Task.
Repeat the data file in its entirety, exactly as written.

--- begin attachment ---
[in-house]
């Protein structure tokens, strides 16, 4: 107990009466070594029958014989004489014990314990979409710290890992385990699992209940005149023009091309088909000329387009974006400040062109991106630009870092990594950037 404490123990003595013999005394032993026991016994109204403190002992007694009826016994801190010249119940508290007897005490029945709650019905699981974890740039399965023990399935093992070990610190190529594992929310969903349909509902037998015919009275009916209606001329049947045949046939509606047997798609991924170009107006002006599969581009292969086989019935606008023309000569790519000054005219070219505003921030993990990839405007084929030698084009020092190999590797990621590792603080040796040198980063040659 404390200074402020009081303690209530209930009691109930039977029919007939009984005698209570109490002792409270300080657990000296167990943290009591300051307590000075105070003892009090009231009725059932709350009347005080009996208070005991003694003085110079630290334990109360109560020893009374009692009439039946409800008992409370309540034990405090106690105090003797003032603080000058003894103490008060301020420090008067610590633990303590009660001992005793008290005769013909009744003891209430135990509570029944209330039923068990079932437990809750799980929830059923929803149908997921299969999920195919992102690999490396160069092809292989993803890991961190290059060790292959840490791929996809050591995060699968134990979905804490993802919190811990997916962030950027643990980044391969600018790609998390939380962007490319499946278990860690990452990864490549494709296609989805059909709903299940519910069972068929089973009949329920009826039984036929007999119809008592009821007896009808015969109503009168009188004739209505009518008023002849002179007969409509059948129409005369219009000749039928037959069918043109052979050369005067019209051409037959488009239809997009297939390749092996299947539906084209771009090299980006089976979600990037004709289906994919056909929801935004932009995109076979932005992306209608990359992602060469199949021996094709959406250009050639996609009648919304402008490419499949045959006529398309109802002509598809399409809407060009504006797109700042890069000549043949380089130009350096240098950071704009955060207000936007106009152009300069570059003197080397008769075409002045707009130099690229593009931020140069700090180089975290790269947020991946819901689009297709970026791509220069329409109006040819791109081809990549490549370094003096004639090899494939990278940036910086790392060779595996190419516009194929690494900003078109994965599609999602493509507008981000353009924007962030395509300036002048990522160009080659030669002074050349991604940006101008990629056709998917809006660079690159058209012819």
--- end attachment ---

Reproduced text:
[in-house]
């Protein structure tokens, strides 16, 4: 107990009466070594029958014989004489014990314990979409710290890992385990699992209940005149023009091309088909000329387009974006400040062109991106630009870092990594950037 404490123990003595013999005394032993026991016994109204403190002992007694009826016994801190010249119940508290007897005490029945709650019905699981974890740039399965023990399935093992070990610190190529594992929310969903349909509902037998015919009275009916209606001329049947045949046939509606047997798609991924170009107006002006599969581009292969086989019935606008023309000569790519000054005219070219505003921030993990990839405007084929030698084009020092190999590797990621590792603080040796040198980063040659 404390200074402020009081303690209530209930009691109930039977029919007939009984005698209570109490002792409270300080657990000296167990943290009591300051307590000075105070003892009090009231009725059932709350009347005080009996208070005991003694003085110079630290334990109360109560020893009374009692009439039946409800008992409370309540034990405090106690105090003797003032603080000058003894103490008060301020420090008067610590633990303590009660001992005793008290005769013909009744003891209430135990509570029944209330039923068990079932437990809750799980929830059923929803149908997921299969999920195919992102690999490396160069092809292989993803890991961190290059060790292959840490791929996809050591995060699968134990979905804490993802919190811990997916962030950027643990980044391969600018790609998390939380962007490319499946278990860690990452990864490549494709296609989805059909709903299940519910069972068929089973009949329920009826039984036929007999119809008592009821007896009808015969109503009168009188004739209505009518008023002849002179007969409509059948129409005369219009000749039928037959069918043109052979050369005067019209051409037959488009239809997009297939390749092996299947539906084209771009090299980006089976979600990037004709289906994919056909929801935004932009995109076979932005992306209608990359992602060469199949021996094709959406250009050639996609009648919304402008490419499949045959006529398309109802002509598809399409809407060009504006797109700042890069000549043949380089130009350096240098950071704009955060207000936007106009152009300069570059003197080397008769075409002045707009130099690229593009931020140069700090180089975290790269947020991946819901689009297709970026791509220069329409109006040819791109081809990549490549370094003096004639090899494939990278940036910086790392060779595996190419516009194929690494900003078109994965599609999602493509507008981000353009924007962030395509300036002048990522160009080659030669002074050349991604940006101008990629056709998917809006660079690159058209012819």